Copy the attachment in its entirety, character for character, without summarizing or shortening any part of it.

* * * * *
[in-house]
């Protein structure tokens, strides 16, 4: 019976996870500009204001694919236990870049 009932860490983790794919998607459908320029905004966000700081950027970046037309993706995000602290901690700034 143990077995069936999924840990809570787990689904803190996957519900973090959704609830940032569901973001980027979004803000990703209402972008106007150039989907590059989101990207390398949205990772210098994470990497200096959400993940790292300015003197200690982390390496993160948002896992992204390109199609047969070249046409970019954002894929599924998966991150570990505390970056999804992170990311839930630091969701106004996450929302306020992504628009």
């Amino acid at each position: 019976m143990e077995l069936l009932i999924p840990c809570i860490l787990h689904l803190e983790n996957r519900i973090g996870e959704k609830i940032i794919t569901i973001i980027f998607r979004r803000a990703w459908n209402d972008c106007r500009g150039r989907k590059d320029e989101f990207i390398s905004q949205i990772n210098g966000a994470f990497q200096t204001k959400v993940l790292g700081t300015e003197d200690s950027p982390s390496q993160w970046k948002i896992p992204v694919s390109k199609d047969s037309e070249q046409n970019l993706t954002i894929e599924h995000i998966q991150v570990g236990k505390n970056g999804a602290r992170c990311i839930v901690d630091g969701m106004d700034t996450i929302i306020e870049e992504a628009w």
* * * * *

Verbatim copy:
[in-house]
């Protein structure tokens, strides 16, 4: 019976996870500009204001694919236990870049 009932860490983790794919998607459908320029905004966000700081950027970046037309993706995000602290901690700034 143990077995069936999924840990809570787990689904803190996957519900973090959704609830940032569901973001980027979004803000990703209402972008106007150039989907590059989101990207390398949205990772210098994470990497200096959400993940790292300015003197200690982390390496993160948002896992992204390109199609047969070249046409970019954002894929599924998966991150570990505390970056999804992170990311839930630091969701106004996450929302306020992504628009």
């Amino acid at each position: 019976m143990e077995l069936l009932i999924p840990c809570i860490l787990h689904l803190e983790n996957r519900i973090g996870e959704k609830i940032i794919t569901i973001i980027f998607r979004r803000a990703w459908n209402d972008c106007r500009g150039r989907k590059d320029e989101f990207i390398s905004q949205i990772n210098g966000a994470f990497q200096t204001k959400v993940l790292g700081t300015e003197d200690s950027p982390s390496q993160w970046k948002i896992p992204v694919s390109k199609d047969s037309e070249q046409n970019l993706t954002i894929e599924h995000i998966q991150v570990g236990k505390n970056g999804a602290r992170c990311i839930v901690d630091g969701m106004d700034t996450i929302i306020e870049e992504a628009w």